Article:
The Union Ministry of Environment, Forests and Climate Change has come up with a clever way to dilute the new air pollution norms for the thermal power industry. Instead of amending the norms itself, for which it would certainly face criticism from environmentalists and the National Green Tribunal, the ministry has asked the Supreme Court to do so.

The new norms, notified in December 2015, require thermal power plants to reduce the emission of pollutants – mercury and hazardous oxides of nitrogen and sulphur – below specified limits. The deadline for doing do was December 7, 2017, and any power plant that has still not capped its emissions is violating the law.

But on Wednesday, the environment ministry told the Supreme Court thermal power plants would require another five years to meet the emissions standards and asked it to pass an “appropriate order”. “In view of the practical difficulties highlighted by the MoP [Ministry of Power] and with regard to the fact that the coal based TPP [thermal power plants] contribute to 80% electricity requirement of the country, there appears to be some substance that some more time is required for meeting the standards by TPP,” the ministry said in an affidavit.

The court is yet to decide on the plea.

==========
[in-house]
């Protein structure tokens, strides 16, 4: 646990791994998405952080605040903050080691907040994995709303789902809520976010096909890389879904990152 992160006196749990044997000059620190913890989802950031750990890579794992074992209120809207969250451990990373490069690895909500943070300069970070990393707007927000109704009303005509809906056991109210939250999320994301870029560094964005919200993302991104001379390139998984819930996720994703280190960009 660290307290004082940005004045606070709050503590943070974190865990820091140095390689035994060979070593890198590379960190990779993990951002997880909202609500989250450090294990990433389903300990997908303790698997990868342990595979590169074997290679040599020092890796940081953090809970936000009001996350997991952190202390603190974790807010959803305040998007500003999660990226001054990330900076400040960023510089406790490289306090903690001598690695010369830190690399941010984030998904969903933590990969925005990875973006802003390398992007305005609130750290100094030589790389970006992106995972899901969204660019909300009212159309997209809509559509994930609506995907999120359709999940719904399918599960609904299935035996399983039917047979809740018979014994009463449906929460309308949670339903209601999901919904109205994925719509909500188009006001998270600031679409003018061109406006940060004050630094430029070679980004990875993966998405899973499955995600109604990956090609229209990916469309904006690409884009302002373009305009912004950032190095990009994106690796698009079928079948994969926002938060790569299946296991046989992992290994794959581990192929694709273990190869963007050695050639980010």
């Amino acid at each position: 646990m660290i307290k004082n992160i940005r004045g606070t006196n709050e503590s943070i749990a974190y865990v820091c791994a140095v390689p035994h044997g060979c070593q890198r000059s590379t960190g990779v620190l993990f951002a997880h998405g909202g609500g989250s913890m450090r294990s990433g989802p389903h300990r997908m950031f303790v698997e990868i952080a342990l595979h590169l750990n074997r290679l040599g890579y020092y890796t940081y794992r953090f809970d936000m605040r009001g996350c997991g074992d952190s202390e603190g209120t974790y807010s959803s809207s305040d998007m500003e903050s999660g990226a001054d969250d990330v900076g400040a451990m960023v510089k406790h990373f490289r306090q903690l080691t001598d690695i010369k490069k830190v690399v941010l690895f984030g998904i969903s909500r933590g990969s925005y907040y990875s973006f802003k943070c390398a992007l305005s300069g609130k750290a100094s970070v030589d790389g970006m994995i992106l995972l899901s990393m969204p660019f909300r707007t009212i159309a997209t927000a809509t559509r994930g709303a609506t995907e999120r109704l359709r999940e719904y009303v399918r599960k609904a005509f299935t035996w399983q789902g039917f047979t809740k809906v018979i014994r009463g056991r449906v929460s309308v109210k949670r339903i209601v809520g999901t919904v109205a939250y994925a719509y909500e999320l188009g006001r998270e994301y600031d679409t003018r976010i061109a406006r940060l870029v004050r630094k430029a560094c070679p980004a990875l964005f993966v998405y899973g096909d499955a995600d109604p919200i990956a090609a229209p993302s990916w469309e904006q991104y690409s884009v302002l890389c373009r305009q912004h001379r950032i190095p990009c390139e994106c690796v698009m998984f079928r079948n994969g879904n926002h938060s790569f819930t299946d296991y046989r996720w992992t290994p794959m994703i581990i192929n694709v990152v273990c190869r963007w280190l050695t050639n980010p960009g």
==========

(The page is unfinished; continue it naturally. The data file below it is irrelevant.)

The ministry did not clarify if it would amend the 2015 norms that make the December 7 deadline legally binding on thermal plants. It could easily do so with the environment minister’s approval.

The environment ministry’s request to the court is in line with the plan laid out in June this year by the Central Electricity Authority, under the power ministry, which requires thermal power plants to start following the new standards only in 2020. This “phased plan” was intended to help the thermal power industry, on whose demand it was prepared, to dodge the December 7 deadline.

In its affidavit to the Supreme Court, the environment ministry did not mention that it was facing a case in the National Green Tribunal for not implementing the new rules.

In that case, brought by the non-profit Greenpeace India, the ministry has not clarified if it would enforce the new rules and, consequently, punish the power plants that have breached the December 7 deadline.

New standards

Coal-fired power plants are a major source of air pollution. They emit oxides of sulphur and nitrogen, inhaling which can lead to airway inflammation and bronchoconstriction, and worsen the symptoms of asthma.

India did not have standards for the emission of sulphur and nitrogen oxides and mercury until December 2015, when the new norms were notified under the Environment Protection Act of 1986. The only standards that existed were for particulate matter – tiny pollutant particles that can easily enter human lungs – and these too were quite lax when compared to global norms.

The new rules imposed limits on the emission of sulphur and nitrogen oxides as well as mercury, and lowered the cap on the emission of particulate matter. They also limited the amount of water thermal plants could consume.